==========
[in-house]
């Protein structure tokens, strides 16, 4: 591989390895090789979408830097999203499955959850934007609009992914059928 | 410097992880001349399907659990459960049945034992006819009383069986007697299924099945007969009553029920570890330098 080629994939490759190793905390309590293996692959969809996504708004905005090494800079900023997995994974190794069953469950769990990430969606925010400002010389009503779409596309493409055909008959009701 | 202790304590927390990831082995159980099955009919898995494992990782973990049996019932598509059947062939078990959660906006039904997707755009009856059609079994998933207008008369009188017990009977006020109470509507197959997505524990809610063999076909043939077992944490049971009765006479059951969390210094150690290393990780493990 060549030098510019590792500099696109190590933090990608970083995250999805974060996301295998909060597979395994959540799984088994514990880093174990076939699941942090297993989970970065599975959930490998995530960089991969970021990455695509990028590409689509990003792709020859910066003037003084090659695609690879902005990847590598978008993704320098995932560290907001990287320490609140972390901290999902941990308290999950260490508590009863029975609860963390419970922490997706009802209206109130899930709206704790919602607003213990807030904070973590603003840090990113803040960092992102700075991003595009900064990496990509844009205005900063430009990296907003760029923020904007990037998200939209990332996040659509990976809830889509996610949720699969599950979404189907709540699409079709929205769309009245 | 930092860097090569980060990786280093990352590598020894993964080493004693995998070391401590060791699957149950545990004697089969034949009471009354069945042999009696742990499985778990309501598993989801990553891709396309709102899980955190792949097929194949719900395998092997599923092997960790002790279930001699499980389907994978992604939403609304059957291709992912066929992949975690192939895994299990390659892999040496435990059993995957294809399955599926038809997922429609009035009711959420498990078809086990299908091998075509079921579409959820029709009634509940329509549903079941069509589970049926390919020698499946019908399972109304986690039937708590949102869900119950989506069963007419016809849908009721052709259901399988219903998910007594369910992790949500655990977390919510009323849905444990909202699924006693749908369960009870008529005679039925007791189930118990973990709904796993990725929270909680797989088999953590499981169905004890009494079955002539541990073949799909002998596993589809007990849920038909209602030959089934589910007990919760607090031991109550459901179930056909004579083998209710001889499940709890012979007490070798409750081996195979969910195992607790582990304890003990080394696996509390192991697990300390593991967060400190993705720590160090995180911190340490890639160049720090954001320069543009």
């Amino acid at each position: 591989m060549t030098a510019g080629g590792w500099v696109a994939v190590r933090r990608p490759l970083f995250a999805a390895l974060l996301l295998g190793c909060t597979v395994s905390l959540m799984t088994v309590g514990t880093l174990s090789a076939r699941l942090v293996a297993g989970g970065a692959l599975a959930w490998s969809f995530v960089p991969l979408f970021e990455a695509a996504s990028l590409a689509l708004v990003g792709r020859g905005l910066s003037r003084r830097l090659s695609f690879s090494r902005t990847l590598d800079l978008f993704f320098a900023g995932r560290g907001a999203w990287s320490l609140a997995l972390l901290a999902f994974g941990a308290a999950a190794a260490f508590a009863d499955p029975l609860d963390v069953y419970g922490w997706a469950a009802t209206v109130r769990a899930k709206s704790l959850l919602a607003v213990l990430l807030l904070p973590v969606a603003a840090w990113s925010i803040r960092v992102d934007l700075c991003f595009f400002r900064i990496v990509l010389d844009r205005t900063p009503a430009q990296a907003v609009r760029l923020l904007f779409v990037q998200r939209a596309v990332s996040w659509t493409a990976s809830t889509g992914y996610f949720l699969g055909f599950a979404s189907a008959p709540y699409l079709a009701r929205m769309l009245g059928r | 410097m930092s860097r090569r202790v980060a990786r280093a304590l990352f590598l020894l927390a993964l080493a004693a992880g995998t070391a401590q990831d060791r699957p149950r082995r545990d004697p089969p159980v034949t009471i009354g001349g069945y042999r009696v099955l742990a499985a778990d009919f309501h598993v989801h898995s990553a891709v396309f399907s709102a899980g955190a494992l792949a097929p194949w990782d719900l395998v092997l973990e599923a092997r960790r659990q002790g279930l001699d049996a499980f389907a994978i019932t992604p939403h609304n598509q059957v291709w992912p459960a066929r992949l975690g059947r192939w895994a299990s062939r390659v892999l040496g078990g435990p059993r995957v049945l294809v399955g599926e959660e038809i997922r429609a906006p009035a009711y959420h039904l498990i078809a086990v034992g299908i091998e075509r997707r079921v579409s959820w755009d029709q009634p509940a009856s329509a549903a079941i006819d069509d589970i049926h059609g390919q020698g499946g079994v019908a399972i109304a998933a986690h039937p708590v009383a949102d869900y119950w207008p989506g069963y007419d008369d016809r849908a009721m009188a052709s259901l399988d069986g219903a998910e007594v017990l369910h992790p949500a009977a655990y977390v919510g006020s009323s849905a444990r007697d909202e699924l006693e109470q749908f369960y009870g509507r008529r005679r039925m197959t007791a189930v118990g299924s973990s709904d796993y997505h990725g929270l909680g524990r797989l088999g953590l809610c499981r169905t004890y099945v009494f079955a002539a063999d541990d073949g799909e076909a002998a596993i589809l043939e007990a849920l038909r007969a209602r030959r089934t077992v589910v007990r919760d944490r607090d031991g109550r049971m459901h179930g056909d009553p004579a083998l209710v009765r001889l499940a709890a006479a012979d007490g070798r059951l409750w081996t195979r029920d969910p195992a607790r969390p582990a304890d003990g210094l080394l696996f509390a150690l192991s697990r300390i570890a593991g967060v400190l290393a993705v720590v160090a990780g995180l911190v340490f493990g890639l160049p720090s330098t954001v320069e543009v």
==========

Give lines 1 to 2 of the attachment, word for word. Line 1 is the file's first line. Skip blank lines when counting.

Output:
[in-house]
């Protein structure tokens, strides 16, 4: 591989390895090789979408830097999203499955959850934007609009992914059928 | 410097992880001349399907659990459960049945034992006819009383069986007697299924099945007969009553029920570890330098 080629994939490759190793905390309590293996692959969809996504708004905005090494800079900023997995994974190794069953469950769990990430969606925010400002010389009503779409596309493409055909008959009701 | 202790304590927390990831082995159980099955009919898995494992990782973990049996019932598509059947062939078990959660906006039904997707755009009856059609079994998933207008008369009188017990009977006020109470509507197959997505524990809610063999076909043939077992944490049971009765006479059951969390210094150690290393990780493990 060549030098510019590792500099696109190590933090990608970083995250999805974060996301295998909060597979395994959540799984088994514990880093174990076939699941942090297993989970970065599975959930490998995530960089991969970021990455695509990028590409689509990003792709020859910066003037003084090659695609690879902005990847590598978008993704320098995932560290907001990287320490609140972390901290999902941990308290999950260490508590009863029975609860963390419970922490997706009802209206109130899930709206704790919602607003213990807030904070973590603003840090990113803040960092992102700075991003595009900064990496990509844009205005900063430009990296907003760029923020904007990037998200939209990332996040659509990976809830889509996610949720699969599950979404189907709540699409079709929205769309009245 | 930092860097090569980060990786280093990352590598020894993964080493004693995998070391401590060791699957149950545990004697089969034949009471009354069945042999009696742990499985778990309501598993989801990553891709396309709102899980955190792949097929194949719900395998092997599923092997960790002790279930001699499980389907994978992604939403609304059957291709992912066929992949975690192939895994299990390659892999040496435990059993995957294809399955599926038809997922429609009035009711959420498990078809086990299908091998075509079921579409959820029709009634509940329509549903079941069509589970049926390919020698499946019908399972109304986690039937708590949102869900119950989506069963007419016809849908009721052709259901399988219903998910007594369910992790949500655990977390919510009323849905444990909202699924006693749908369960009870008529005679039925007791189930118990973990709904796993990725929270909680797989088999953590499981169905004890009494079955002539541990073949799909002998596993589809007990849920038909209602030959089934589910007990919760607090031991109550459901179930056909004579083998209710001889499940709890012979007490070798409750081996195979969910195992607790582990304890003990080394696996509390192991697990300390593991967060400190993705720590160090995180911190340490890639160049720090954001320069543009």